Study Guide

In the Penal Colony Foreignness and 'The Other'

By Franz Kafka

Foreignness and 'The Other'

The explorer thought to himself: It's always a ticklish matter to intervene decisively in other people's affairs. He was neither a member of the penal colony nor a citizen of the state to which it belonged. Were he to denounce this execution or actually try to stop it, they could say to him: You are a foreigner, mind your own business. He could make no answer to that, unless he were to add that he was amazed at himself in this connection, for he traveled only as an observer, with no intention at all of altering other people's methods of administering justice. (19)

The explorer is quite aware of his status as a foreigner, and feels it commits him to not interfering in other people's affairs. He's just there to watch. He would say he has no "right" to intervene, since he's not a member of the community he's watching (that's in fact exactly what he'll say when the officer decides to put himself into the machine). This makes him sound very much like an anthropologist.

Yet here he found himself strongly tempted. The injustice of the procedure and the inhumanity of the execution of the procedure were undeniable. No one could suppose that he had any selfish interest in the matter, for the condemned man was a complete stranger, not a fellow countryman or even at all sympathetic to him. (19)

This particular situation challenges the explorer's willingness to show "tolerance." One wonders if this is the first time. Notice that he justifies his temptation to intervene as a matter of principle, not because he feels any sympathy for the condemned man. He says he does not. Rather, the colony's judicial procedure disagrees with his own understanding of what is right.

[The officer:] "Although he is powerful enough to take measures against me, he doesn't dare to do it yet, but he certainly means to use your verdict against me, the verdict of an illustrious foreigner." (25)

Even without the explorer himself taking any action, his mere presence in the colony puts him in the middle of a struggle between the new Commandant and the officer. Both assign him a special prestige as a foreigner, and want to use it to justify their own positions in the colony.

[The officer:] "I can see him, our good Commandant, pushing his chair away immediately and rushing onto the balcony, I can see his ladies streaming out after him, I can hear his voice – the ladies call it a voice of thunder – well, and this is what he says: 'A famous Western investigator, sent out to study criminal procedure in all the countries of the world, has just said that our old tradition of administering justice is inhumane. Such a verdict from such a personality makes it impossible for me to countenance these methods any longer.'" (25)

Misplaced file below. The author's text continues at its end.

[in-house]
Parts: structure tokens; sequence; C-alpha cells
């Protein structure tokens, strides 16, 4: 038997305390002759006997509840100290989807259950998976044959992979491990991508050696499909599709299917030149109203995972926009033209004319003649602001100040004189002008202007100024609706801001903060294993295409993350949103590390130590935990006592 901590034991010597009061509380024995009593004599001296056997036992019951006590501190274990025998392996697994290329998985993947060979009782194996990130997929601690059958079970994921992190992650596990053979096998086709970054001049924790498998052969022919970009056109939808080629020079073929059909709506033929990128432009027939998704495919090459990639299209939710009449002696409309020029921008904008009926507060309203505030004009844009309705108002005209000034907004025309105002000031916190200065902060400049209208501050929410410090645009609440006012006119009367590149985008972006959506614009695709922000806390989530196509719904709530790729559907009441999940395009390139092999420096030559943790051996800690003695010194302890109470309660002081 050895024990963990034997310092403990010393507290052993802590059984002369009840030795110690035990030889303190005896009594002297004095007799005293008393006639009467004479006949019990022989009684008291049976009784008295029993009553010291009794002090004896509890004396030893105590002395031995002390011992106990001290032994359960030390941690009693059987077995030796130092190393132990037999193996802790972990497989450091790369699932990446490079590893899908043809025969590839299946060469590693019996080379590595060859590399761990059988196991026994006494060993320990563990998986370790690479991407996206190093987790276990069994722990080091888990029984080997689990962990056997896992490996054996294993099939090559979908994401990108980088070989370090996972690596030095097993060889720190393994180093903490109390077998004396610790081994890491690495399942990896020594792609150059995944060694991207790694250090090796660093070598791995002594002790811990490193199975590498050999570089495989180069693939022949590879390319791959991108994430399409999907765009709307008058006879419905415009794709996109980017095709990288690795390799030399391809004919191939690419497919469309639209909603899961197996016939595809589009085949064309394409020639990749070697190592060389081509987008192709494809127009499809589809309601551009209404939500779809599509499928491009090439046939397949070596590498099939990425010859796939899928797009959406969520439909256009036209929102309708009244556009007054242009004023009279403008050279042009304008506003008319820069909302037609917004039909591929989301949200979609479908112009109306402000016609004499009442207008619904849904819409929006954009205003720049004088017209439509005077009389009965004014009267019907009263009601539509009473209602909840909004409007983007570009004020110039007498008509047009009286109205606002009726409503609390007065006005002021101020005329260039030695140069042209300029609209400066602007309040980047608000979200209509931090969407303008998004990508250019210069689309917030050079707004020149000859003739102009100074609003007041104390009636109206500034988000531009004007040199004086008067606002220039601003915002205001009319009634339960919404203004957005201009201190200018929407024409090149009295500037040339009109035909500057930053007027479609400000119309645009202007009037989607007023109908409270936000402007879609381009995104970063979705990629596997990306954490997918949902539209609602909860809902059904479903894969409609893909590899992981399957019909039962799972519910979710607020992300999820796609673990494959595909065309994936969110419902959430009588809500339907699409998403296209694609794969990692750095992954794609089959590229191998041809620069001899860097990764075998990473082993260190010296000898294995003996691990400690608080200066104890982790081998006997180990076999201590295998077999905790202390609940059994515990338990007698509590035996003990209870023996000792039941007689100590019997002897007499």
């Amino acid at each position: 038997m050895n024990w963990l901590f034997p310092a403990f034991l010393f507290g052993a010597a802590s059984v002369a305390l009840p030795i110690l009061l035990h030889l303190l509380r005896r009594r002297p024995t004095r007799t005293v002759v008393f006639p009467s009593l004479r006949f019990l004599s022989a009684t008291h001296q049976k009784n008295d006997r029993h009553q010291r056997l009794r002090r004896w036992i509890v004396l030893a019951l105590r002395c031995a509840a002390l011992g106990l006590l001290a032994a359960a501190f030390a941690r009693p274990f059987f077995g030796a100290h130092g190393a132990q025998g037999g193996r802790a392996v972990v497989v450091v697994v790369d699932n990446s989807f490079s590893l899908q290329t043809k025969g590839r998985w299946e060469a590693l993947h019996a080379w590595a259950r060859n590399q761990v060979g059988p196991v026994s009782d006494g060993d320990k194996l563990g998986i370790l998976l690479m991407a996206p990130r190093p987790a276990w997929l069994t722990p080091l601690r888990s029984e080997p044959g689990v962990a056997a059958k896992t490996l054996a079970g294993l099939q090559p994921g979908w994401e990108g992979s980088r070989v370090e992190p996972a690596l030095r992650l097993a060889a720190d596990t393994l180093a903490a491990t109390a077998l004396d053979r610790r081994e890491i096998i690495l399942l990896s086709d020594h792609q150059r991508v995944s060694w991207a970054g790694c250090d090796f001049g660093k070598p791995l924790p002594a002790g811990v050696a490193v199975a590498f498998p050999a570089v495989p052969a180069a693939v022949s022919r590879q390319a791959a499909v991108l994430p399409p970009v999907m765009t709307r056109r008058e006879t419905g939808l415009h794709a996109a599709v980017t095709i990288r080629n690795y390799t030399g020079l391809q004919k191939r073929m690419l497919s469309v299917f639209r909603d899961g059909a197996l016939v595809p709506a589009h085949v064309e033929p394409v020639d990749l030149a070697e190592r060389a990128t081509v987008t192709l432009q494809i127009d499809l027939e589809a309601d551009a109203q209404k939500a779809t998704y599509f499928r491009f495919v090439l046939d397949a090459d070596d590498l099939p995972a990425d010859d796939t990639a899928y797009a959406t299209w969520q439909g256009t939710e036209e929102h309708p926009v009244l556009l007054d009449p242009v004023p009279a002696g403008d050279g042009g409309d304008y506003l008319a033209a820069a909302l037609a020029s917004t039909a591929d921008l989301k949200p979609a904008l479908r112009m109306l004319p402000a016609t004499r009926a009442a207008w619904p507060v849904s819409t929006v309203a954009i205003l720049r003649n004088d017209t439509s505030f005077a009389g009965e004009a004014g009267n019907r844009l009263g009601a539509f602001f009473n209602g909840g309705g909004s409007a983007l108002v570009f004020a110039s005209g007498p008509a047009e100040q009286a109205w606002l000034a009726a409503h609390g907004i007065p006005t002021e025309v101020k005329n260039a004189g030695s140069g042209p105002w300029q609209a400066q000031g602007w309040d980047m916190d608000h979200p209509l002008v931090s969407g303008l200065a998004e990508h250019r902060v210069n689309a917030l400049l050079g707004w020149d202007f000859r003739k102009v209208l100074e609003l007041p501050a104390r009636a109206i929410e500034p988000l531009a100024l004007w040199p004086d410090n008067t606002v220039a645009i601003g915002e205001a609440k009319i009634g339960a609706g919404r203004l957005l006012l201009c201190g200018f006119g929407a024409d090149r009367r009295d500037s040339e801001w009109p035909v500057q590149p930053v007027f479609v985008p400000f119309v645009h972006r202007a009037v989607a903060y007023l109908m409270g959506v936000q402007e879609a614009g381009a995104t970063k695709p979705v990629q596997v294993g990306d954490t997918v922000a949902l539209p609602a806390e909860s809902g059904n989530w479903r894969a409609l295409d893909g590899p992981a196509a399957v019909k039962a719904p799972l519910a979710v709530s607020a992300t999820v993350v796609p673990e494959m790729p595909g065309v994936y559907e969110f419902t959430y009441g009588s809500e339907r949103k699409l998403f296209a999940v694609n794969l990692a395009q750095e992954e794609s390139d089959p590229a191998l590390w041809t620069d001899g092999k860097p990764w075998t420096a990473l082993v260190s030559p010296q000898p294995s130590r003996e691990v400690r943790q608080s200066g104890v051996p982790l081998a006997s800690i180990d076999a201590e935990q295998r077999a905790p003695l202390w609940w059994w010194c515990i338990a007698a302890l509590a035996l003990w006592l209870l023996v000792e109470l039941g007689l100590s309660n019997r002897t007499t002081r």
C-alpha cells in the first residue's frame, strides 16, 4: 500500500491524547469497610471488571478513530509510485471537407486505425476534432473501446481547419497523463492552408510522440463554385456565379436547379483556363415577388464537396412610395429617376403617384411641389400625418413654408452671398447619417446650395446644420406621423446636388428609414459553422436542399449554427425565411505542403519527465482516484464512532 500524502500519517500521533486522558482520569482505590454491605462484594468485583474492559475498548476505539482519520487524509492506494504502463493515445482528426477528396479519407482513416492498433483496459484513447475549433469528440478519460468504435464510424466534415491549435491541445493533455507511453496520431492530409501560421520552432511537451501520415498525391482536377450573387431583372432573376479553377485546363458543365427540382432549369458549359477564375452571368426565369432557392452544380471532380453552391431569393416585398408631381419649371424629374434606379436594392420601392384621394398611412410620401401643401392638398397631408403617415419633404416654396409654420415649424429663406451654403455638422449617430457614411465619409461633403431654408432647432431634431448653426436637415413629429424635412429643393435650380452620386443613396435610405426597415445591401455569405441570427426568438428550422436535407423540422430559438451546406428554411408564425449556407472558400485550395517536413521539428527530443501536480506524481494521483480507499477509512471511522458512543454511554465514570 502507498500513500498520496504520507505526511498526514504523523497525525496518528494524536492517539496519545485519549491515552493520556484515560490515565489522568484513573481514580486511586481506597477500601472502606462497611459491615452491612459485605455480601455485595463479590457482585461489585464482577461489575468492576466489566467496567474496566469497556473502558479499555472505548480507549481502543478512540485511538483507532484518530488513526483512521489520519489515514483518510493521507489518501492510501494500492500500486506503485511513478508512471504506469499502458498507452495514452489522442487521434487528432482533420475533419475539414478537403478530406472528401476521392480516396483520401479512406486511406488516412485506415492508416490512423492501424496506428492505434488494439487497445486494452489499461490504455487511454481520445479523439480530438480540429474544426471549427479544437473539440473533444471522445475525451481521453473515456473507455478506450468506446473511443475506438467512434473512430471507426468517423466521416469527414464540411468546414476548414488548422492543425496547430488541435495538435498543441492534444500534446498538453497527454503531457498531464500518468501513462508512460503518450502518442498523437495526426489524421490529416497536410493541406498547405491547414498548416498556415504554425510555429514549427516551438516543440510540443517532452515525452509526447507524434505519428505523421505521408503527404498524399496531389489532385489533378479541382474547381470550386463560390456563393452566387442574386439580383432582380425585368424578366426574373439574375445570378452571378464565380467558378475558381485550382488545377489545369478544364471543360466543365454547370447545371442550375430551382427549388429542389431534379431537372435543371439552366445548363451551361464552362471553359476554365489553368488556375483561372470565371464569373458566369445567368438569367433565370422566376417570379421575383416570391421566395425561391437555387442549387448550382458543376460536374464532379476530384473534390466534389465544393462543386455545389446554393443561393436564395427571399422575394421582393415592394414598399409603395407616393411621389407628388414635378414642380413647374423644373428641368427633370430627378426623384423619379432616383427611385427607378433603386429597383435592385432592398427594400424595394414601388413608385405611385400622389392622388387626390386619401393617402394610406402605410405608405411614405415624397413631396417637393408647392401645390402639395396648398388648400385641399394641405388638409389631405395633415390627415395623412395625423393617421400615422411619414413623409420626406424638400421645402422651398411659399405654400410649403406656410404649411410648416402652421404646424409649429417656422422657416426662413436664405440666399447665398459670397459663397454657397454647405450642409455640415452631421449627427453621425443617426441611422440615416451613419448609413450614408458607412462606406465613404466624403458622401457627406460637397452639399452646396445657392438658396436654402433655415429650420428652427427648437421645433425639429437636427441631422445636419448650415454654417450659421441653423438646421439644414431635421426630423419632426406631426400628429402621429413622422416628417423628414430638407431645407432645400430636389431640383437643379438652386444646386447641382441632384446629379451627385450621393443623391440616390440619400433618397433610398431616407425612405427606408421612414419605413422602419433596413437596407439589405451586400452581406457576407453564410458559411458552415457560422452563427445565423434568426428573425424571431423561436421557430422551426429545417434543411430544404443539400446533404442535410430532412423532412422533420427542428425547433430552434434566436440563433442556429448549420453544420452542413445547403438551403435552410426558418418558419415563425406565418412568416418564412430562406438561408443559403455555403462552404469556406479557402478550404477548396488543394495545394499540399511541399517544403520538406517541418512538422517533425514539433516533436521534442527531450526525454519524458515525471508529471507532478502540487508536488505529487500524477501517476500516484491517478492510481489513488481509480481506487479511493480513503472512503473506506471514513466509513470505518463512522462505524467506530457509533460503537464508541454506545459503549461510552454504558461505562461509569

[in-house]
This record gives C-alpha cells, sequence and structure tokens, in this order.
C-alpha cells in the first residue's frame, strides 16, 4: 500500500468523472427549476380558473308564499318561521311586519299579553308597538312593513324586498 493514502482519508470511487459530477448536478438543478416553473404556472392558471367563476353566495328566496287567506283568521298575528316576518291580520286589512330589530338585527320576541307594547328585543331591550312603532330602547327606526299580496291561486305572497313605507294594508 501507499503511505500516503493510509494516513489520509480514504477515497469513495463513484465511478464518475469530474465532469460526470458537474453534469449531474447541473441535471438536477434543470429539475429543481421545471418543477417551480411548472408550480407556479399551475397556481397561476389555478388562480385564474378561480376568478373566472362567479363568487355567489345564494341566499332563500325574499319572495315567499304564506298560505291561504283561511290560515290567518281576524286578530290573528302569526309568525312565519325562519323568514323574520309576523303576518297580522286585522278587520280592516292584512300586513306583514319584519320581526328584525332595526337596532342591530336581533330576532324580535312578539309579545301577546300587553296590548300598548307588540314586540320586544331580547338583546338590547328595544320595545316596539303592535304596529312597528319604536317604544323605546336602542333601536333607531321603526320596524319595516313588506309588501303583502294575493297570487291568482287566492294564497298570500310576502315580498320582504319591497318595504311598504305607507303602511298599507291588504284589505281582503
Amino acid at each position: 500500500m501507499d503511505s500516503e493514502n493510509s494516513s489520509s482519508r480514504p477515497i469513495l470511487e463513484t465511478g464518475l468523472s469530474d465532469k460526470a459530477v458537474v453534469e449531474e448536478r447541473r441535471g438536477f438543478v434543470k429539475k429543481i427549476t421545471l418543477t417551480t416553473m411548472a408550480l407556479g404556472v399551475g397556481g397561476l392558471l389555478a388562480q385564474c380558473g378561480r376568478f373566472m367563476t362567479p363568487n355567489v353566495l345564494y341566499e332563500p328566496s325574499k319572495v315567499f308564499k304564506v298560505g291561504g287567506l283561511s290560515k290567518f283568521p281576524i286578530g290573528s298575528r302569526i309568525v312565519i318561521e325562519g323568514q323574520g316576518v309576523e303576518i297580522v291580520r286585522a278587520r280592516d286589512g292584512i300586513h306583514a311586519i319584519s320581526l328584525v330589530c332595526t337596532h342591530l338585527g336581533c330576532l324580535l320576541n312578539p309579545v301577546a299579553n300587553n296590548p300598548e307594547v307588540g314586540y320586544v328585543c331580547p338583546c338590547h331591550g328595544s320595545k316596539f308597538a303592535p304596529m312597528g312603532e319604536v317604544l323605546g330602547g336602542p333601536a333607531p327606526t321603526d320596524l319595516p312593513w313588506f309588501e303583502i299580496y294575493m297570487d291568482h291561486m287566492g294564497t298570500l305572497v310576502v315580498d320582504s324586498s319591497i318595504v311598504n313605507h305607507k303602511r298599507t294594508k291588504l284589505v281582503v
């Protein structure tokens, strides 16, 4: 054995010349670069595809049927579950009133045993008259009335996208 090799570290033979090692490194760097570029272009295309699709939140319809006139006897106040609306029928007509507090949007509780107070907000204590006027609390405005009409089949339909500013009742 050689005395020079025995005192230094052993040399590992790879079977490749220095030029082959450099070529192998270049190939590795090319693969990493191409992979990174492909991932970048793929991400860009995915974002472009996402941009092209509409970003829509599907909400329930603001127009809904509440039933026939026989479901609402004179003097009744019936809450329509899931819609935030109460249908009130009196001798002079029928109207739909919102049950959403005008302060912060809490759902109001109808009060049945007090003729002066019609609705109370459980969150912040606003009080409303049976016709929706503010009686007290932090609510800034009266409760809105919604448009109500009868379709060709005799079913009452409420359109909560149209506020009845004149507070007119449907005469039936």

This is where we learn that the explorer is actually engaged in a far-reaching effort to observe other justice systems. It also makes clear that his prestige stems from the fact that he's from "the West," which has more enlightened, more modern, standards of justice and humaneness. The new Commandant hopes to use that to attack the old traditions of the colony.

If the judicial procedure which the officer cherished were really so near its end – possibly as a result of his own intervention, as to which he felt himself pledged – then the officer was doing the right thing; in his place the explorer would not have acted otherwise. (42)

The explorer admires the depth of the officer's dedication to his tradition, even if he finds the tradition barbaric. Does that mean he's started to become convinced by it, or does the explorer just admire any person who clings strongly to their beliefs? This passage leaves open the question of whether the explorer feels himself guilty in some way for destroying the officer's tradition, or whether he does not.

"It's a foreigner," ran the whisper around him, "he wants to see the grave." (43)

The explorer is identified by the other people of the colony as a foreigner when he goes to see the commandant's grave. It seems as if they want to show him that they themselves find their own former tradition and past ridiculous, and want him to support them in that.

They could have jumped into the boat, but the explorer lifted a heavy knotted rope from the floor boards, threatened them with it, and so kept them from attempting the leap. (44)

Although we don't get any description of what he's feeling internally, it seems clear from the explorer's actions that he wants to leave the colony and everything he saw there behind. He's quick to escape, and he doesn't want to take any part of it with him. Something has deeply disturbed him.

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